6th February 2017
This article has been slightly abbreviated. The full blog was published originally by the European Futures blog of the University of Edinburgh.
2017 marks the 30th anniversary of the launch of the Erasmus programme, which gives students opportunities to gain new experiences and broaden their horizons by going abroad. What started as a modest mobility scheme for higher education students back in 1987, with only 3,200 students in its first year, has developed over the last 30 years into a flagship programme supporting almost 300,000 higher education students per year to carry out part of their studies in other EU and associated countries.
In recent years, the programme, now termed Erasmus+, has become much broader, providing opportunities for study periods and traineeships/apprenticeships for both higher education and vocational education and training students, youth exchanges, volunteering and staff exchanges in all fields of education, training, youth and sport. Erasmus+ is also more open to people from disadvantaged backgrounds.
Almost 600,000 people from the UK have participated in the three decades since the programme began. Across the UK, more than 40,000 people participated in 2015-2016. This includes studying, training, volunteering and gaining professional experience in other EU countries.
In 2015-2016, Scottish colleges and HEI were awarded €7,316,361 in total and 1,600 students from Scotland go to Europe on study and/or work exchange programmes every year through Erasmus. The Scottish Government sees participation in Erasmus+ as helping to raise the profile of Scotland as a place to live, work and study in key overseas markets and to showcase the best of Scottish higher education to the world.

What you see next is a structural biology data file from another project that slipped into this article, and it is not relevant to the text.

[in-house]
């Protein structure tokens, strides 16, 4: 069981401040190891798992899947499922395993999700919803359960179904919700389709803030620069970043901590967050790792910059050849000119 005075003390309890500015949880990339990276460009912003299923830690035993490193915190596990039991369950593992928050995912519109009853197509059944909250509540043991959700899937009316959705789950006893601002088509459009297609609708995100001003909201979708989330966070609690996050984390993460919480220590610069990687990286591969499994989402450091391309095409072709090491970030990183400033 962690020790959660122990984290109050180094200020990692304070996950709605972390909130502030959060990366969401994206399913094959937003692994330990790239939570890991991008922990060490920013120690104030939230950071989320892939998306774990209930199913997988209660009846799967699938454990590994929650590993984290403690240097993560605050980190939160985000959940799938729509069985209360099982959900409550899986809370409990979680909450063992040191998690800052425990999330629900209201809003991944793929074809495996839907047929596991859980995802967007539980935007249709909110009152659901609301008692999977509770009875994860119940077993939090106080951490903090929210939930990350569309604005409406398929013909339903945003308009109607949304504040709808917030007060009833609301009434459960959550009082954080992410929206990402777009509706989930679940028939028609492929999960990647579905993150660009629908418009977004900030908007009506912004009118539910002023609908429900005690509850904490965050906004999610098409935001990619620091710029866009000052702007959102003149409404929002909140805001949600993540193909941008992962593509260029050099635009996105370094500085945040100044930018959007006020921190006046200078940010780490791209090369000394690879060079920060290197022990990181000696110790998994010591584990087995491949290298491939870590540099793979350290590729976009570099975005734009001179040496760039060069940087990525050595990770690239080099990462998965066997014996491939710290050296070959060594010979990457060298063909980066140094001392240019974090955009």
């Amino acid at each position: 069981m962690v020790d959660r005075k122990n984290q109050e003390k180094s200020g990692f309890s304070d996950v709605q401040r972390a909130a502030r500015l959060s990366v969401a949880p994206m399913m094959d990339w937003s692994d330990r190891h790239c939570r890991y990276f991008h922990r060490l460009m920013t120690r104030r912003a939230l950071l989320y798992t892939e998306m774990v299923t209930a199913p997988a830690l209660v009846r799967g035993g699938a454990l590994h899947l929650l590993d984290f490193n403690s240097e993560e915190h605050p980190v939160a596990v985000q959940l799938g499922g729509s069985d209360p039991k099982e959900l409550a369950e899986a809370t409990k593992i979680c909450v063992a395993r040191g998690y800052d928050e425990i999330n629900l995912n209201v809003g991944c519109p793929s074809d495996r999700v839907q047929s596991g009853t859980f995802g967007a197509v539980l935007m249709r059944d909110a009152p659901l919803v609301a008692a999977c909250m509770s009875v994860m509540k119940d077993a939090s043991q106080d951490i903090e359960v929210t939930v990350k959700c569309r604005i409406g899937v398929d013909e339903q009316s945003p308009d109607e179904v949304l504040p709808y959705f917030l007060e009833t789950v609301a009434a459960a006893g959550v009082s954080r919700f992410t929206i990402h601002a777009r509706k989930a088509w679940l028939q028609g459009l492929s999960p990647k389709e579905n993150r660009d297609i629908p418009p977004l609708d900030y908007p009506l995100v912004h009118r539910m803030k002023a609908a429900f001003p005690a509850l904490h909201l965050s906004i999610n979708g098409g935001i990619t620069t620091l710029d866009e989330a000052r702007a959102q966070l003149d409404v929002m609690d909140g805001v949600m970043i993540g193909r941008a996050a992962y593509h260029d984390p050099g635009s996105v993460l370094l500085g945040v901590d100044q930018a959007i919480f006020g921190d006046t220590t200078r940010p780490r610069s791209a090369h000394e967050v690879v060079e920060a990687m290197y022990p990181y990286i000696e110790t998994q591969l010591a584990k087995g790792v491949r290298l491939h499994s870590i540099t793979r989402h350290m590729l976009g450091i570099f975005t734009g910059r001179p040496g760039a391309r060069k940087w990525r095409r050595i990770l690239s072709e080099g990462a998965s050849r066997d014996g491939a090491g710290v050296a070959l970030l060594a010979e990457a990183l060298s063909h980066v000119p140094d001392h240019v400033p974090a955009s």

The Scottish Government also uses Erasmus to promote teacher exchanges in the context of its policy to promote foreign language teaching in primary schools, with some 250 teachers attending immersion courses in France and Spain in recent years.
Also it has used available EU funding to look at how national and local government and delivery bodies support disadvantaged young people to enter the labour market, leading to the development of a pilot in Grange Academy in East Ayrshire which combines the school curriculum with workplace training.
There is no sign, however, of any UK Government interest in building on this. The Prime Minister’s speech on 20 January gave no direct reference to student mobility. Many of those consulted for the Scottish Parliament report on Scottish attitudes to Brexit were concerned that the UK’s participation in Erasmus+ programmes may cease.
A reason may be the requirement under existing Erasmus partnership schemes to base the programme on the principle of freedom of movement.
This principle is of great importance to the university sector in Scotland in particular – 16% of academic staff in Scotland’s higher education sector is from the EU, rising to 23% among research-only staff. There are currently 24,000 students of EU nationality studying full and part-time at undergraduate and postgraduate level in Scotland. If the principle of freedom of movement is lost in Scotland, as the UK Government proposes, this could cause serious difficulties for student and staff recruitment, as well as impacting on the £88.8 million per year of research funding Scotland’s universities receive from EU sources.
The Scottish Government has proposed options for keeping Scotland in the Single Market, including freedom of movement, with a particular focus on a differentiated solution where Scotland would be in the European Economic Area, involving for example devolving immigration powers to Scotland.
UK Government reactions have been largely dismissive of the prospects of reaching such a solution, but following the Joint Ministerial Council on 30 January the Prime and First Ministers from the four administrations agreed to intensify work on the options to allow further consideration before the UK Government submits its Article 50 notification to leave the EU in the spring.
This is the therefore now the time when those who wish to preserve the benefits of student and staff mobility need to make their case to Edinburgh and London (and Cardiff and Belfast) of the importance of Erasmus and freedom of movement for staff and students more generally.
Please note that this article represents the view of the author(s) alone and not European Futures, the Edinburgh Europa Institute nor the University of Edinburgh.